Then the last thing you can do is remember what it’s all for. Stop borrowing  from today to make tomorrow great. We tell ourselves, “If I work hard now, I’ll get to  enjoy myself eventually. I’m going to work like a dog for these first 10 years, and then  I’m really going to enjoy myself after that.” I want to encourage you to enjoy the  moment you’re in. The time you have with those you love is short, so take advantage  of it today. Don’t think that you have lots of time in the future. Really take advantage  of what’s happening today. Now, I will say, there are going to be weekends where you  have to work. I told you that I have working weekends sometimes and nonworking  weekends. I try to have a lot more nonworking weekends than I do working ones.  

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 What if you do have to work on the weekend? Well, if you must work and  answer email, try setting aside one hour or less for Saturday or Sunday to get that  done. Then you can unplug the rest of the weekend. Now, I would encourage you to  do that on Sunday evening rather than Saturday. That way, people don’t have time to  respond on Saturday afternoon or Sunday morning and then you feel the need to  respond again and then you have this back and forth. I recommend setting aside a  little bit of time to respond to those emails, or don’t send the emails at all. Instead,  just write a draft and then hit send first thing on Monday morning. There’s even apps  that you can use to schedule those emails so they do shoot out on Monday morning.  That helps people understand your hours of availability.  

 I want to take a minute to talk to you about the hours of availability versus  your hours of business. Your hours of availability are the hours that you say you’re  available to be contacted. You can be contacted through a phone or email or  whatever it is that works for you. You’re typically working during these hours as well,  so these are also business hours, but people can easily get in touch with you during  this time if they need to, and you respond in a timely fashion. Now, hours of business  are times that you’re working, but you’re not necessarily available to others. If you’re  doing a split shift, say you like to work early in the morning and then late at night, this  could be the time you spend working. If you work for a block of time on the weekend  on your important tasks but you’re not going to be responding to emails, those are  your hours of business, but they’re not your hours of availability.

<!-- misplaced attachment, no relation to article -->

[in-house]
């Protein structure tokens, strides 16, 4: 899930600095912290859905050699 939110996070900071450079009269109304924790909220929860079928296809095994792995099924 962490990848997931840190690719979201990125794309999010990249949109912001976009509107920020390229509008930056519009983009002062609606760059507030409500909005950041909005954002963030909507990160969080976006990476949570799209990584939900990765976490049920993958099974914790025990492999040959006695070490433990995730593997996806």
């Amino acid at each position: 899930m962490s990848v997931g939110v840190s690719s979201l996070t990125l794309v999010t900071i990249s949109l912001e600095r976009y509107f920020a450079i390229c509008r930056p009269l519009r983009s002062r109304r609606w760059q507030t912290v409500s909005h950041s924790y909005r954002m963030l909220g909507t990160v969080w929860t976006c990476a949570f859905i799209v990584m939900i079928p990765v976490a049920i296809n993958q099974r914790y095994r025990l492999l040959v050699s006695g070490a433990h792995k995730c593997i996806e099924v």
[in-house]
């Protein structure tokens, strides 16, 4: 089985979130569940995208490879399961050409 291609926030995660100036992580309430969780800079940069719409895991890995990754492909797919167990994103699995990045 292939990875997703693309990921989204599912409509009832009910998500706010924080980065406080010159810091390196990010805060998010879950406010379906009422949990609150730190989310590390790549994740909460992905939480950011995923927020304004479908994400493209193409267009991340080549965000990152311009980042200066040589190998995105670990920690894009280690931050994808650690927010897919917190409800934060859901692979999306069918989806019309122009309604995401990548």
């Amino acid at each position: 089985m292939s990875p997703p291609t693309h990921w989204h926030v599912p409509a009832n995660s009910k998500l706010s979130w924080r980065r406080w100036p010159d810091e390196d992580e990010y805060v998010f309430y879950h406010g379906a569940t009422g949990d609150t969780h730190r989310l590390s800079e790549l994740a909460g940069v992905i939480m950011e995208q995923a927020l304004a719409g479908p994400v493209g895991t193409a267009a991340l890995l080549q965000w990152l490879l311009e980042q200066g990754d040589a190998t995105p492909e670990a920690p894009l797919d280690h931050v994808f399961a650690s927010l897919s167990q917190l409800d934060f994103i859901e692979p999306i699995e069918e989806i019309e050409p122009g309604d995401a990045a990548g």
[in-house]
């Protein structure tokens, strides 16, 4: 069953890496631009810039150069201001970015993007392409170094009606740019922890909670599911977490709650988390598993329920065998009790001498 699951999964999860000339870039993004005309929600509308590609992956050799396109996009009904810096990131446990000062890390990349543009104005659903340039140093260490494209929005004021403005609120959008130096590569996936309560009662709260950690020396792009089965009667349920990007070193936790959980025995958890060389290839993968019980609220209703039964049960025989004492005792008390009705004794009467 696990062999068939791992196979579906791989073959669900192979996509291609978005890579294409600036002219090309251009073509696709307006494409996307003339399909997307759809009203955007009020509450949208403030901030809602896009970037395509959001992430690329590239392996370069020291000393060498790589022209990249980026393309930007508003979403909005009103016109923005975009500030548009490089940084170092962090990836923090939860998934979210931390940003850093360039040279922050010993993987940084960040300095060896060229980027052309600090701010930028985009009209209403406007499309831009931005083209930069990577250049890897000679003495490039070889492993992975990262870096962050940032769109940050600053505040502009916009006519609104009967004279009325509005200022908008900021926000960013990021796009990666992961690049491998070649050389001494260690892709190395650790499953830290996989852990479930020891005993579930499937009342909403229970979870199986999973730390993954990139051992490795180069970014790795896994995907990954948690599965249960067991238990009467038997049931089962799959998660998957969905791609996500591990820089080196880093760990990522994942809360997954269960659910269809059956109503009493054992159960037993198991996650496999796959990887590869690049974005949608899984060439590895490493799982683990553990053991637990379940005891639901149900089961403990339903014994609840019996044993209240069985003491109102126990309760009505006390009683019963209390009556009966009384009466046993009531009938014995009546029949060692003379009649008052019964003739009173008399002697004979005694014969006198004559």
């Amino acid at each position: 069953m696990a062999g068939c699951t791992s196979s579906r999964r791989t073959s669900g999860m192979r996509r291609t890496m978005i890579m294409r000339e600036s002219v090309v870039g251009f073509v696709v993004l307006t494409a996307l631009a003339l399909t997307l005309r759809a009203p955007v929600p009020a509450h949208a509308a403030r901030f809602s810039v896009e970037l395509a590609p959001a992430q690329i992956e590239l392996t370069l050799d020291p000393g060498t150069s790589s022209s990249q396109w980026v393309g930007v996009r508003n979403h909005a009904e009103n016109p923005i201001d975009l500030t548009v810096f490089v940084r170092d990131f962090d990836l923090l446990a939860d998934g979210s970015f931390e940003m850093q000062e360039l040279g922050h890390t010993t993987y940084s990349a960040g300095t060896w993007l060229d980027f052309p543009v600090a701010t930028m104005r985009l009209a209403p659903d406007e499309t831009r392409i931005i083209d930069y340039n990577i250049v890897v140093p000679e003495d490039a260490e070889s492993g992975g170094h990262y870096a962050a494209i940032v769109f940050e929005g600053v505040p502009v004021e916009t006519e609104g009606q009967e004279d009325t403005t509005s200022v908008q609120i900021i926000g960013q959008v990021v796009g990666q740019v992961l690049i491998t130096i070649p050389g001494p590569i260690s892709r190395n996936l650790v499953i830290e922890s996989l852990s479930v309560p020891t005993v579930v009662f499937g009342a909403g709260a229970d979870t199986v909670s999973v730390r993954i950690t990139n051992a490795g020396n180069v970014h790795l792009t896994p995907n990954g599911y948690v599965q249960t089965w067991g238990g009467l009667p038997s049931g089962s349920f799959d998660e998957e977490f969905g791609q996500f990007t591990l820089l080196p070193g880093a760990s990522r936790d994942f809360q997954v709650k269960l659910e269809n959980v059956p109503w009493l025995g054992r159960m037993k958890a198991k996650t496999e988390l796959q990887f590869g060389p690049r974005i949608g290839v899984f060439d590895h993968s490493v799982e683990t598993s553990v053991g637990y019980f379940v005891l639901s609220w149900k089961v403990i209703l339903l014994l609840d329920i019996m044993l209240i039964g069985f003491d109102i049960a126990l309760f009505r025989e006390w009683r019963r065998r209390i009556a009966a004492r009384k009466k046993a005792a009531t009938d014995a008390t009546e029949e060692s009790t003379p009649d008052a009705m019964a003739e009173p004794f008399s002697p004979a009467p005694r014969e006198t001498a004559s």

There’s a difference there, and I want you to really think about that. When are  your hours of business versus your hours of availability. They’re not the same thing.  Your hours of business should be the time that you’re being productive, but your  hours of availability are where you’re productive and really driving goals forward. This  is the time that’s set aside to work on important tasks and not be distracted by  responding to people who are emailing or calling. Now we’ve talked about how we  can create some strategies so you can have the time on your weekend. What do you  want to do with this time? How do you want to make your weekend more enjoyable? I  love what Laura Vanderkam says. She says, “There are 60 hours between that six  o’clock Friday beer and the six AM Monday morning alarm clock.” 60 hours for you to  spend the way that you want and really that’s what it’s all about. It’s really up to you.